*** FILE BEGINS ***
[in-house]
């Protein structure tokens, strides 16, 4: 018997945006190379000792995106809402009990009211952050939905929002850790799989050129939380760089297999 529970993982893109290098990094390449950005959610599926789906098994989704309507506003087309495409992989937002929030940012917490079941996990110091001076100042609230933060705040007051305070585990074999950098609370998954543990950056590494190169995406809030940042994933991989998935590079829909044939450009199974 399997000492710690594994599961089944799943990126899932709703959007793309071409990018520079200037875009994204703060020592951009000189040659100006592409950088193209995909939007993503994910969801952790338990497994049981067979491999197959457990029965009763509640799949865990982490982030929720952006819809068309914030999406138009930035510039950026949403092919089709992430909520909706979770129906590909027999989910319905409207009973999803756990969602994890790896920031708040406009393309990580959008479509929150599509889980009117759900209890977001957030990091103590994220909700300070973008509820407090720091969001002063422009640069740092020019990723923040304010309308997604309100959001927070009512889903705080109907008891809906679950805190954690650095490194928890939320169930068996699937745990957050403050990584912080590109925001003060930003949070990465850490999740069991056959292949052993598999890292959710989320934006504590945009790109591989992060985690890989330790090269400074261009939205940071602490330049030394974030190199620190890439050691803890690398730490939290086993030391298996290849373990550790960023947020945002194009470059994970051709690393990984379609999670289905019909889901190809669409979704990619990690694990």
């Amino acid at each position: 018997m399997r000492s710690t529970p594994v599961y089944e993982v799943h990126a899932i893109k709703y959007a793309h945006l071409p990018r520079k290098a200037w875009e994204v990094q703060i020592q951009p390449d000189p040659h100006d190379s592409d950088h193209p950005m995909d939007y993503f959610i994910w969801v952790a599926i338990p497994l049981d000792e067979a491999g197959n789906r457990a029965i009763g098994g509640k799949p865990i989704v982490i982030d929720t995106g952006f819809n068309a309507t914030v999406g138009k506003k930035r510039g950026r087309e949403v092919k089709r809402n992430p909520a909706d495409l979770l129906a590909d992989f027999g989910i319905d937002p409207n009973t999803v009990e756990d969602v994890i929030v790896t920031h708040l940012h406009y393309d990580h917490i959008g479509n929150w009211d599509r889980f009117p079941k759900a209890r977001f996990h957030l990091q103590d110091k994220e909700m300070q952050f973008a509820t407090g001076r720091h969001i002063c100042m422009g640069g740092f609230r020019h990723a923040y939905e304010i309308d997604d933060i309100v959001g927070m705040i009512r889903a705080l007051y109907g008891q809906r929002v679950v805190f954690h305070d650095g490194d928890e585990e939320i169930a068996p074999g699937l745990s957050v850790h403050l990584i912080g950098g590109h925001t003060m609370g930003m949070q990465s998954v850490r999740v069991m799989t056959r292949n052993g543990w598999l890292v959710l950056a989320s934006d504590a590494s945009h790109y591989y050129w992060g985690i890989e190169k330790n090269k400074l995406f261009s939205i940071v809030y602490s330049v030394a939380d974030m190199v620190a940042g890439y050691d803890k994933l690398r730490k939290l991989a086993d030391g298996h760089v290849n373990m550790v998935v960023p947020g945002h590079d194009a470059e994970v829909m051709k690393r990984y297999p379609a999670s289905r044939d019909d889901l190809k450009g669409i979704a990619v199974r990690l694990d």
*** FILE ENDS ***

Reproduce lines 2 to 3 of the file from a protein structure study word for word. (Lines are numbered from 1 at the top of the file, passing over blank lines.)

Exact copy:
């Protein structure tokens, strides 16, 4: 018997945006190379000792995106809402009990009211952050939905929002850790799989050129939380760089297999 529970993982893109290098990094390449950005959610599926789906098994989704309507506003087309495409992989937002929030940012917490079941996990110091001076100042609230933060705040007051305070585990074999950098609370998954543990950056590494190169995406809030940042994933991989998935590079829909044939450009199974 399997000492710690594994599961089944799943990126899932709703959007793309071409990018520079200037875009994204703060020592951009000189040659100006592409950088193209995909939007993503994910969801952790338990497994049981067979491999197959457990029965009763509640799949865990982490982030929720952006819809068309914030999406138009930035510039950026949403092919089709992430909520909706979770129906590909027999989910319905409207009973999803756990969602994890790896920031708040406009393309990580959008479509929150599509889980009117759900209890977001957030990091103590994220909700300070973008509820407090720091969001002063422009640069740092020019990723923040304010309308997604309100959001927070009512889903705080109907008891809906679950805190954690650095490194928890939320169930068996699937745990957050403050990584912080590109925001003060930003949070990465850490999740069991056959292949052993598999890292959710989320934006504590945009790109591989992060985690890989330790090269400074261009939205940071602490330049030394974030190199620190890439050691803890690398730490939290086993030391298996290849373990550790960023947020945002194009470059994970051709690393990984379609999670289905019909889901190809669409979704990619990690694990």
């Amino acid at each position: 018997m399997r000492s710690t529970p594994v599961y089944e993982v799943h990126a899932i893109k709703y959007a793309h945006l071409p990018r520079k290098a200037w875009e994204v990094q703060i020592q951009p390449d000189p040659h100006d190379s592409d950088h193209p950005m995909d939007y993503f959610i994910w969801v952790a599926i338990p497994l049981d000792e067979a491999g197959n789906r457990a029965i009763g098994g509640k799949p865990i989704v982490i982030d929720t995106g952006f819809n068309a309507t914030v999406g138009k506003k930035r510039g950026r087309e949403v092919k089709r809402n992430p909520a909706d495409l979770l129906a590909d992989f027999g989910i319905d937002p409207n009973t999803v009990e756990d969602v994890i929030v790896t920031h708040l940012h406009y393309d990580h917490i959008g479509n929150w009211d599509r889980f009117p079941k759900a209890r977001f996990h957030l990091q103590d110091k994220e909700m300070q952050f973008a509820t407090g001076r720091h969001i002063c100042m422009g640069g740092f609230r020019h990723a923040y939905e304010i309308d997604d933060i309100v959001g927070m705040i009512r889903a705080l007051y109907g008891q809906r929002v679950v805190f954690h305070d650095g490194d928890e585990e939320i169930a068996p074999g699937l745990s957050v850790h403050l990584i912080g950098g590109h925001t003060m609370g930003m949070q990465s998954v850490r999740v069991m799989t056959r292949n052993g543990w598999l890292v959710l950056a989320s934006d504590a590494s945009h790109y591989y050129w992060g985690i890989e190169k330790n090269k400074l995406f261009s939205i940071v809030y602490s330049v030394a939380d974030m190199v620190a940042g890439y050691d803890k994933l690398r730490k939290l991989a086993d030391g298996h760089v290849n373990m550790v998935v960023p947020g945002h590079d194009a470059e994970v829909m051709k690393r990984y297999p379609a999670s289905r044939d019909d889901l190809k450009g669409i979704a990619v199974r990690l694990d």